Broken electrodes: Electrode breakage can occur due to thermal expansion or heat caused by an abrupt cooling or heating. Plugs with broken electrodes are also an indication that you installed the wrong spark plugs.

While shorter plugs cause poor fuel economy and plug fouling, longer ones can damage the engine. Remove and install the correct spark plug for your specific vehicle.

Wrong spark plug gap: While this isn’t necessarily classified as a bad spark plug, it can hamper your engine’s performance. The spark plug gap is the distance between the spark plug tip and the central electrodes. Spark plug gap in cars is usually between 0.6-1.8mm, depending on your vehicle.

If your plug is too big or small, there will be inconsistency in the spark moving between the ground and the central electrode. This often results in poor fuel economy and rough idling and sometimes causes the engine to fail.

To get the best spark plug gap for your specific vehicle, refer to your owner’s manual. While you may know how to check spark plug gap, adjusting is another thing. If you don’t know how to adjust plug gaps, reach out to your mechanic.

Learn More: How To Read Spark Plugs?

Good spark plug vs bad—what are their differences?

good spark plug vs bad spark plug

The major differences between good and bad plugs are their look and how they perform.


A good and functioning plug will have only brown or light grayish deposits on the plug electrode. As for a bad plug, it tends to have wear or dark deposits on the electrodes or insulators.

Still wondering, what do bad spark plugs look like? Pull out the plugs, hold them with your hand, and inspect them. If the electrodes appear broken, torn, or have black residues, then the plugs are bad. Your mechanic should tell you what action to take —cleaning or replacement.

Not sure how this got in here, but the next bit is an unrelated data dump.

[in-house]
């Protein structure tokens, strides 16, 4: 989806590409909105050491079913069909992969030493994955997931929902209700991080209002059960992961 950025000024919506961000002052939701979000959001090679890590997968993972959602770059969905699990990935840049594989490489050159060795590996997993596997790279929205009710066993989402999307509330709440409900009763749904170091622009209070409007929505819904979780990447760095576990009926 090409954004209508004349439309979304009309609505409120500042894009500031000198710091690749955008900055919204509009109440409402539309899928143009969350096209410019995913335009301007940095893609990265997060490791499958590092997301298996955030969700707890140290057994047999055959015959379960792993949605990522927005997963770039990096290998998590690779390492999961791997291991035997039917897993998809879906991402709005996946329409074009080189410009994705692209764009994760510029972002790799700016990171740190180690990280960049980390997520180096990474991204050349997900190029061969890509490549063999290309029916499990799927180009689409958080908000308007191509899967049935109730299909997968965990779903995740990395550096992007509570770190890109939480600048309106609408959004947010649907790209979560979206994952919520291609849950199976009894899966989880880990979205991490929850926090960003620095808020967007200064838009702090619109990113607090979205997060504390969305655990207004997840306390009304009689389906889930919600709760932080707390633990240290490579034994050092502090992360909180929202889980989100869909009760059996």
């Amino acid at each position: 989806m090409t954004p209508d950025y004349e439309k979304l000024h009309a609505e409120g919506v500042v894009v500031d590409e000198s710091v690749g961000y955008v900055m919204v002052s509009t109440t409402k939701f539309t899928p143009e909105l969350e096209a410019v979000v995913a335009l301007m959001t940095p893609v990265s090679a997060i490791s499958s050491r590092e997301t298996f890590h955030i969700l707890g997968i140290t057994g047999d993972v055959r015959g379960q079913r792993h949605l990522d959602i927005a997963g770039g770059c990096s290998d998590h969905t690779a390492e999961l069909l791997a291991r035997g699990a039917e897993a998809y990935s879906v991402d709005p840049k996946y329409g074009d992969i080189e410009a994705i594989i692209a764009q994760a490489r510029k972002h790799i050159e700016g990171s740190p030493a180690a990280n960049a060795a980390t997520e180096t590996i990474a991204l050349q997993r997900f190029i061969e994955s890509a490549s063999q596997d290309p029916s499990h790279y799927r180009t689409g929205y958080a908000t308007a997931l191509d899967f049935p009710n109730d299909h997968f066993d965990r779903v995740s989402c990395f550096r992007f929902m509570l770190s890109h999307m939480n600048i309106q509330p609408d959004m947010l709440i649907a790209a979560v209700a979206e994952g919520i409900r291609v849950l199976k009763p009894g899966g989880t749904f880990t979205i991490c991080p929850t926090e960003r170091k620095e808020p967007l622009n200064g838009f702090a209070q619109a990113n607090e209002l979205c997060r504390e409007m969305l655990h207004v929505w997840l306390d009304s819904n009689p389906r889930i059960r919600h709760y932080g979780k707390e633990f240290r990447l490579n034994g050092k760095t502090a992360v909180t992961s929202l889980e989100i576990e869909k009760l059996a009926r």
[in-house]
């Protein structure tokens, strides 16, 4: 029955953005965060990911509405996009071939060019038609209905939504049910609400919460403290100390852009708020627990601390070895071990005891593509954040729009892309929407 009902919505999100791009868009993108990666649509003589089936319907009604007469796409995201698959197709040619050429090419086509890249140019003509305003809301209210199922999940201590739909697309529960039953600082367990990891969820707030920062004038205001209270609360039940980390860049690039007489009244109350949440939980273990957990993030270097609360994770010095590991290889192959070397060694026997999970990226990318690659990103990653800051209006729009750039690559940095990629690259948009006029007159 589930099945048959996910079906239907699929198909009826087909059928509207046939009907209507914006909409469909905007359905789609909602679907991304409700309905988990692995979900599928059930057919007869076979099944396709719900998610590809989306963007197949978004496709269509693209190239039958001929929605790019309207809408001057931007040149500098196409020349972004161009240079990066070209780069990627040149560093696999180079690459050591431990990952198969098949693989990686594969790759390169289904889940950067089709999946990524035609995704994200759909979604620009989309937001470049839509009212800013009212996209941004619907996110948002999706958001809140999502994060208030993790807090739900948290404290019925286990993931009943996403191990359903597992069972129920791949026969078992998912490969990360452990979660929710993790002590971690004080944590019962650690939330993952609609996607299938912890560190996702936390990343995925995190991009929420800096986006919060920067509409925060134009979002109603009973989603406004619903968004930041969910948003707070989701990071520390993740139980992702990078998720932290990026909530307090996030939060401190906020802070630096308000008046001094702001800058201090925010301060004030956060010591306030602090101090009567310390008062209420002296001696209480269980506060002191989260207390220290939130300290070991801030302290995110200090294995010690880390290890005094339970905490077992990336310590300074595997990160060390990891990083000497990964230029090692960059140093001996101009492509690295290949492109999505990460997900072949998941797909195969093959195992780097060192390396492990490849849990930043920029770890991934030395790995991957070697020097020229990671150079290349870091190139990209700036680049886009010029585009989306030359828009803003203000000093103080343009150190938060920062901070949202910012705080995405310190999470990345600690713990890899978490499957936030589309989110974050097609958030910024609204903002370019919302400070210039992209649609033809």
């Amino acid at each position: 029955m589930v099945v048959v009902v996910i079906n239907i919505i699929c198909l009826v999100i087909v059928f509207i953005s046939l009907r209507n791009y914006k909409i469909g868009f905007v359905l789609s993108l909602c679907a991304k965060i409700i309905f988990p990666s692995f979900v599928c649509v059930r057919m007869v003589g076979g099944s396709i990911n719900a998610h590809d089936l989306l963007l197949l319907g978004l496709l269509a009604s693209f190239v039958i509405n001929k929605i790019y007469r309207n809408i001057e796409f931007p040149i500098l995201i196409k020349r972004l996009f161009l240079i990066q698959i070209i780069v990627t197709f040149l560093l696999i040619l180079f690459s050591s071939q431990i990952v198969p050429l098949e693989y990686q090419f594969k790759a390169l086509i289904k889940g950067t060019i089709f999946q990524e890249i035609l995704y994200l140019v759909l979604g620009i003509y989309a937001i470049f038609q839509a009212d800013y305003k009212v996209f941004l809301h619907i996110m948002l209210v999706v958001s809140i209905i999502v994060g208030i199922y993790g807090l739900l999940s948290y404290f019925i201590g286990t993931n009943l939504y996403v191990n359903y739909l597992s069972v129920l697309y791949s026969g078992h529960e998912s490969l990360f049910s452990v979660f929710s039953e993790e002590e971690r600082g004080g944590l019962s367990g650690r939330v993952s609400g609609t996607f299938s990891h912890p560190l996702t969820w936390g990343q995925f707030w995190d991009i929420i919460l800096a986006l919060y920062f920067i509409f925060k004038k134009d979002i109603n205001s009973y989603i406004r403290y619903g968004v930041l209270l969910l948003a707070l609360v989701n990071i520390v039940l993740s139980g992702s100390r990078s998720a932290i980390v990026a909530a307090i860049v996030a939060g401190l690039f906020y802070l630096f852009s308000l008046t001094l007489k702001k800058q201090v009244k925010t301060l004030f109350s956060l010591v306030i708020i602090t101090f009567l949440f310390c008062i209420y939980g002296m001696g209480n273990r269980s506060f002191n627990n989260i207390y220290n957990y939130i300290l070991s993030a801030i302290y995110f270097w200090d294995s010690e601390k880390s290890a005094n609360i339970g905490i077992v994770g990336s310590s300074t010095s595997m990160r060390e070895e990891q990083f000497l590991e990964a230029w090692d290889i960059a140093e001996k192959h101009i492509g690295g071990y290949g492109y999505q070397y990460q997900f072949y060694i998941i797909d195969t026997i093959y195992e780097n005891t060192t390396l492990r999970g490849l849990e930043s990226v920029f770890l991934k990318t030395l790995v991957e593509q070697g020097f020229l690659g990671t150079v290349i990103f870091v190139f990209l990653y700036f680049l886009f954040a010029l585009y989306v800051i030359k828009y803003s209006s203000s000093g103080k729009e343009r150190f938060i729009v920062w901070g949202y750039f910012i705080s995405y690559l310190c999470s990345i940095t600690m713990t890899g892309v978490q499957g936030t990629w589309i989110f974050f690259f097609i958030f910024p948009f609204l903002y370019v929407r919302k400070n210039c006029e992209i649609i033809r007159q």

A good plug provides good starting power and optimal engine performance. With a bad plug, you will experience decreased mileage and engine misfires. You may also notice a sputtering or rattling noise or stalling when the spark plug makes the engine misfire.

Engine misfires can also result from bad oxygen sensors or a clogged fuel filter. To be sure, misfires stem from a bad plug. So, conduct a ground or multimeter test to see if the engine is firing well. If you don’t know how to check if spark plugs are firing properly, reach out to your mechanic.

Though other things can lead to the illumination of the check engine light, engine misfire is also a culprit. To be certain, diagnose with an OBD II scanner. Engine misfires or bad spark plugs should show codes ranging from P0-300 to P0-308.  In a worst-case scenario, you will have problems starting your car.

New SP vs. Old SP: Mechanic Discussion

I understand the need to have a discussion with different mechanics and car owners where everyone shares their ideas and ordeals about a specific topic. I might not cover everything you need to know. But trust me, this article is comprehensive enough to let you know the differences between good and bad spark plugs.

But if you are wondering about the differences between good and bad plug performance on a specific car, read this Reddit discussion. The discussion started four years ago with 110 comments about good and bad plugs on different cars.

Final Words

By now, you should be able to differentiate between a good spark plug and a bad one. I have explained how a good spark plug should look—including how to tell if spark plugs are bad by looking at them. You can easily tell the condition of your plugs by removing and examining each of the plugs.

Aside from inspection, watch out for bad spark plug symptoms like engine misfires, delayed acceleration, poor fuel economy, etc. If you notice any of these signs, replacing bad plugs should get your engine working well again. If you are unsure what spark plugs suit your engine, contact your mechanic or check your owner’s manual.

Osuagwu Solomon

Osuagwu Solomon is a certified mechanic with over a decade of experience in the mechanic garage, and he has over five years of experience in the writing industry. He started writing automotive articles to share his garage experience with car enthusiasts and armature mechanics. If he is not in the garage fixing challenging mechanical problems, he is writing automotive repair guides, buyer’s guides, and car and tools comparisons.